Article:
We stock shooters are facing some huge challenges, and things certainly aren’t as easy as they used to be. But opportunities still exist. To succeed we need to be targeted. We have to know our target audience, know how we can reach them, and know our unique strengths that make our work right for that market. There are a number of photographers and stock entities that we can turn to for inspiration.
I look at the work of Colin Anderson and can’t believe that he won’t continue to do well. He knows whom he wants to reach…the image buyers who recognize quality and have the money and willingness to pay appropriately for it. Colin is creating images that others without his creativity and DRIVE just can’t. He has learned how to use 3D and combine it with photography to create his unique vision.
Dan Heller takes an entirely different approach. He also knows whom he is trying to reach and how to do it, and is being rewarded for his work. Dan leverages his unique knowledge and insights into SEO, the Internet, and sound business practices to bring his images, and those who want them, together.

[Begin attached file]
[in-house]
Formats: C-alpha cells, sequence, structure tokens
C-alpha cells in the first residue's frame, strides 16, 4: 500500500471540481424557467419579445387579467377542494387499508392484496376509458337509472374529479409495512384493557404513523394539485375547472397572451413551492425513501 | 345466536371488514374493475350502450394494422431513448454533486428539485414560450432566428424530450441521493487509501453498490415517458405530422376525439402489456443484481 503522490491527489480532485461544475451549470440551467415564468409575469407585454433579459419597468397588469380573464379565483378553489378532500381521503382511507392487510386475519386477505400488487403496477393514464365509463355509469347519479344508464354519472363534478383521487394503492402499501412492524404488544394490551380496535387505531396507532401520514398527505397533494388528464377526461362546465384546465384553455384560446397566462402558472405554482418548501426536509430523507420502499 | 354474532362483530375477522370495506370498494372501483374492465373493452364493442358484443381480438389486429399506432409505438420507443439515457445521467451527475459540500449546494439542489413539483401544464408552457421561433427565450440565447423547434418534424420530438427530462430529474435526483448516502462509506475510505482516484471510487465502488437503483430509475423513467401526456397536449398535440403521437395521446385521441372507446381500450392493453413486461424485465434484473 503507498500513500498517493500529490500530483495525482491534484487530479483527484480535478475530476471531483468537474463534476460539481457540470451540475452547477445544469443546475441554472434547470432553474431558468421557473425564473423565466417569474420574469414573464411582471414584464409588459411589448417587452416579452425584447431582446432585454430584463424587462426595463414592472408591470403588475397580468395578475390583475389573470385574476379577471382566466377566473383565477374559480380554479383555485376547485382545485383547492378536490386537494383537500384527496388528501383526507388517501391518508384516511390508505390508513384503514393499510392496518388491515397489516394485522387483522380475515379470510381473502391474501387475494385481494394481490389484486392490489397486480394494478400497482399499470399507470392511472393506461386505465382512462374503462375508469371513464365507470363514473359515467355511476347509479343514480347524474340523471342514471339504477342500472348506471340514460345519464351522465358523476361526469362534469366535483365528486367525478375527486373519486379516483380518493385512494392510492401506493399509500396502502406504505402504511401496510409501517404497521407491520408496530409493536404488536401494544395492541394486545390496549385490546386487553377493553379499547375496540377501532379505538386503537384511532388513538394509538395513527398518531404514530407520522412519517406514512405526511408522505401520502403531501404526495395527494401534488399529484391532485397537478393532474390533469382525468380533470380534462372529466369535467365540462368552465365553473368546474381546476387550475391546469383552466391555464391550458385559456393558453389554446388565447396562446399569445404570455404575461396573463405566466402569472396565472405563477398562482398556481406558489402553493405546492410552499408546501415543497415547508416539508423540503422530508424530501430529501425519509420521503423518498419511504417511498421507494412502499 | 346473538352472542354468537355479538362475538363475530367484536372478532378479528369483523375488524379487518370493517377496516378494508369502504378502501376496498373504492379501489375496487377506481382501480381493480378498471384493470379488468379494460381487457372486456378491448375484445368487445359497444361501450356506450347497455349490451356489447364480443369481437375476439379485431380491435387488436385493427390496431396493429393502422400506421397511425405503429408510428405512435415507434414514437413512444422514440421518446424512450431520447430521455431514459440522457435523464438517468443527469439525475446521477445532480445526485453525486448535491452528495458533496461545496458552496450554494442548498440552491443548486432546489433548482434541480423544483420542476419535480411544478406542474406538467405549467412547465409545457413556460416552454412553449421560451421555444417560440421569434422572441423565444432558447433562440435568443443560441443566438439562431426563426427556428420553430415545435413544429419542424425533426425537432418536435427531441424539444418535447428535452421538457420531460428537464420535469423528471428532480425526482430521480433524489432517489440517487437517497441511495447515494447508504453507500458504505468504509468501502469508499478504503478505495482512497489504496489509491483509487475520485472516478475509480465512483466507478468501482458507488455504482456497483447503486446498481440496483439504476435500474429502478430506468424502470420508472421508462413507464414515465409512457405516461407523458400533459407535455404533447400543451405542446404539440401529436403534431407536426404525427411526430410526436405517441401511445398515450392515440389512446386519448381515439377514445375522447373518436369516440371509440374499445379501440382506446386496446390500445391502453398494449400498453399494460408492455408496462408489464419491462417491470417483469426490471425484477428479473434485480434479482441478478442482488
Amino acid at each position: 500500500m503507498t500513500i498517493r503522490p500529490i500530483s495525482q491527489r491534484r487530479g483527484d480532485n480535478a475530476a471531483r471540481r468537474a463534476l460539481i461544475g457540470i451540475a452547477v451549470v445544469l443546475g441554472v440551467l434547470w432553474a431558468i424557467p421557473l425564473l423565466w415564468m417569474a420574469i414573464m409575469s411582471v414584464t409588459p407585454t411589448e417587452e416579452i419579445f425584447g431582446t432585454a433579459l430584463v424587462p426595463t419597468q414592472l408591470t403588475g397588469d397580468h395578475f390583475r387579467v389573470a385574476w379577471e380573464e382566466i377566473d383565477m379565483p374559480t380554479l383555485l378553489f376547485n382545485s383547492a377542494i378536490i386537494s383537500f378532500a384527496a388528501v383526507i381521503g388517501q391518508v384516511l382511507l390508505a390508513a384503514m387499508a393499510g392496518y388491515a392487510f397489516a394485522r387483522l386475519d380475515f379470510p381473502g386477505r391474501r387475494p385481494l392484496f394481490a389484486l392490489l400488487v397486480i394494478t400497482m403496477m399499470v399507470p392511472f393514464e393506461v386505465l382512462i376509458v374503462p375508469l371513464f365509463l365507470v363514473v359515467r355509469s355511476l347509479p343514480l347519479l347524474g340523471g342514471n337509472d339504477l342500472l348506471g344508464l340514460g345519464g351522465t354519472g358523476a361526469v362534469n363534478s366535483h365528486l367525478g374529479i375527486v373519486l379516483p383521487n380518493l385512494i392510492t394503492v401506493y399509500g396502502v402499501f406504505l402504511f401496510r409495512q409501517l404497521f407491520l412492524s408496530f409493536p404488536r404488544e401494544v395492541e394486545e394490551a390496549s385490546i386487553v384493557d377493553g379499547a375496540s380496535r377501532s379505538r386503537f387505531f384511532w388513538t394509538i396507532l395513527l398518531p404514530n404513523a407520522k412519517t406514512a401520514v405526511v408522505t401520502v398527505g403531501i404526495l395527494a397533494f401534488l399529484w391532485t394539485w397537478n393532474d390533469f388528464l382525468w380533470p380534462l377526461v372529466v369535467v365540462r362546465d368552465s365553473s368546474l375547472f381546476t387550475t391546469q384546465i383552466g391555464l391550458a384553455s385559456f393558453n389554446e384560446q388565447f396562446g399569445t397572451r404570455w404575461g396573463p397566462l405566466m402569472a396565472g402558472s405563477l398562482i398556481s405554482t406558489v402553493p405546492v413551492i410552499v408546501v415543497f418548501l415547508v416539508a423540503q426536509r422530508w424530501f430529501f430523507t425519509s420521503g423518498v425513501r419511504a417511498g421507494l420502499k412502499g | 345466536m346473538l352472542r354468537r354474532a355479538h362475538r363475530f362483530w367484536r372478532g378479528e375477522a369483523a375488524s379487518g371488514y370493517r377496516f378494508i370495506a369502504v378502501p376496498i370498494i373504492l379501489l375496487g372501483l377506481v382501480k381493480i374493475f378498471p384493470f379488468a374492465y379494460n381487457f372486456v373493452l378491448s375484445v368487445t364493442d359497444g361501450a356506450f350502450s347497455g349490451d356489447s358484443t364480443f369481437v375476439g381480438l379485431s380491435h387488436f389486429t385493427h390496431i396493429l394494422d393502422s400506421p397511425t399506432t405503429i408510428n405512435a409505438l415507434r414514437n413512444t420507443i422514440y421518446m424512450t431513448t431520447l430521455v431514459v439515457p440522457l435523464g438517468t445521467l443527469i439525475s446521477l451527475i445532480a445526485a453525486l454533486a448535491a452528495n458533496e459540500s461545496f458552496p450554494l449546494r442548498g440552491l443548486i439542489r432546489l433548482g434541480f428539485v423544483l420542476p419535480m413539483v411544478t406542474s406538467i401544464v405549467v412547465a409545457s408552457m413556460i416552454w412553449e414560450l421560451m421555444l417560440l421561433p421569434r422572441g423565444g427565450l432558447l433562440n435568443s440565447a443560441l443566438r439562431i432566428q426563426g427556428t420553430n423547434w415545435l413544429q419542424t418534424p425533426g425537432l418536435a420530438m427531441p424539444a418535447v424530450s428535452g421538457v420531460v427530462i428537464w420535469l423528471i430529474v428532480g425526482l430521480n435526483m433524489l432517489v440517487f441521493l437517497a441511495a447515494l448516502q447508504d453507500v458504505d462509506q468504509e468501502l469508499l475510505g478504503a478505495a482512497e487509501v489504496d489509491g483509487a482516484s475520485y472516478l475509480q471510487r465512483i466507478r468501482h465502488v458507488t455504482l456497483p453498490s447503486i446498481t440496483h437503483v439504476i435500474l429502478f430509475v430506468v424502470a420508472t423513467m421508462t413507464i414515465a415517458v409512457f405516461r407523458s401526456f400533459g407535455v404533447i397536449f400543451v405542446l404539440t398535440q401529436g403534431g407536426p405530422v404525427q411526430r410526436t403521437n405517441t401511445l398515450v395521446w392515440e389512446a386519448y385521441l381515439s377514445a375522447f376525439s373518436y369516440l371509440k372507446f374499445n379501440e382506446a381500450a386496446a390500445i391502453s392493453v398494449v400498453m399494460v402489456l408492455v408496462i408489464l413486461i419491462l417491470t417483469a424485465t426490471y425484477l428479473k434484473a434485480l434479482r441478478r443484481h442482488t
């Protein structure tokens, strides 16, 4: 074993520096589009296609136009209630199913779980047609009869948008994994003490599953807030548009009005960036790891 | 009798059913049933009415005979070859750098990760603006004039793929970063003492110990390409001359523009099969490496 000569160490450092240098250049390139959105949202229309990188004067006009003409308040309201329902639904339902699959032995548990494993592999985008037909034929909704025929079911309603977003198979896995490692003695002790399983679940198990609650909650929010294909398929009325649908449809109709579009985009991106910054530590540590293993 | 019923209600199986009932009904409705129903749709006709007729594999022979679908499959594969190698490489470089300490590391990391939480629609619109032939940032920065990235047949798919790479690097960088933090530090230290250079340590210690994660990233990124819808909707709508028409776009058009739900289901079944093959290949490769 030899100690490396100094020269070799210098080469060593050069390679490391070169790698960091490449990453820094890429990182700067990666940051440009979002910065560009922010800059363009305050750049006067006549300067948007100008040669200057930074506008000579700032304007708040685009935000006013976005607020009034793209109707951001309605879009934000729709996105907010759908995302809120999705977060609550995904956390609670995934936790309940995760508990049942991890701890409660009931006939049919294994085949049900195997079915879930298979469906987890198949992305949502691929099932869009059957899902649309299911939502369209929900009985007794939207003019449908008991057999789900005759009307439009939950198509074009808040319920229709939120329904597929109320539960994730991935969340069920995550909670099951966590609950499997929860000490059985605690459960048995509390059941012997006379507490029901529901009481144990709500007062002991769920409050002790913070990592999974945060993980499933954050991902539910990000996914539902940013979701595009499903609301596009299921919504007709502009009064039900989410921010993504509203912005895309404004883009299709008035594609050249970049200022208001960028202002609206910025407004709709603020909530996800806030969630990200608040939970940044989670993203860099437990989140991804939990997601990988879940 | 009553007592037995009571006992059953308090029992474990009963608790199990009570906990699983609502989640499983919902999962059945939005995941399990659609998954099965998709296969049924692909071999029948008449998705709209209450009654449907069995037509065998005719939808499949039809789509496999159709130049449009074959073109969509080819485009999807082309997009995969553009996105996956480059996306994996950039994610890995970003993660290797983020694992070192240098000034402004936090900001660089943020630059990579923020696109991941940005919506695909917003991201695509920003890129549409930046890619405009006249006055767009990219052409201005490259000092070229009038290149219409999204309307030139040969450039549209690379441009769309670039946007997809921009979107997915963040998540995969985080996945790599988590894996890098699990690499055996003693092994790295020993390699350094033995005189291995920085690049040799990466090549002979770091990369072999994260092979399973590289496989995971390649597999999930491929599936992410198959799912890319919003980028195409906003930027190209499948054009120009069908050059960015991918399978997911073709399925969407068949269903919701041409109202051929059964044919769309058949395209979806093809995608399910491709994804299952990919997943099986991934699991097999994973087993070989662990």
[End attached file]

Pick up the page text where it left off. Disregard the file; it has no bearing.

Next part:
Blend Images is another inspiration. Blend has identified a niche, the celebration of ethnic diversity, and is not only serving that niche well, they are also providing their photographers with unmatched resources and a great community. Blend is thriving for its efforts.
On the Micro side you have the example of Yuri Arcurs who has the vision, work ethic, and organizational skills to become a stock photo powerhouse. Not everyone is suited to the kind of phenomenal output (while maintaining quality) that Yuri manages to accomplish, but Yuri has mastered it.
Tom Grill is a master at determining where the holes are in the stock agencies and then filling the holes with amazing efficiency. He understands and exploits the data from his sales reports in order to pinpoint exactly where he needs to put his energies in order to maximize his profit.
The point is that there are many different ways to succeed in stock photography. As individuals and companies we each have to know our own strengths, know who our market is, and figure out how to match our strengths to that market. We then must have the drive and perseverance to follow through on that effort. What are you best at? How can you distinguish your work from that of others? Who is the most suitable market for that work? How can you best distribute to that market? Answer those questions and the rest is just elbow grease and belief in your self.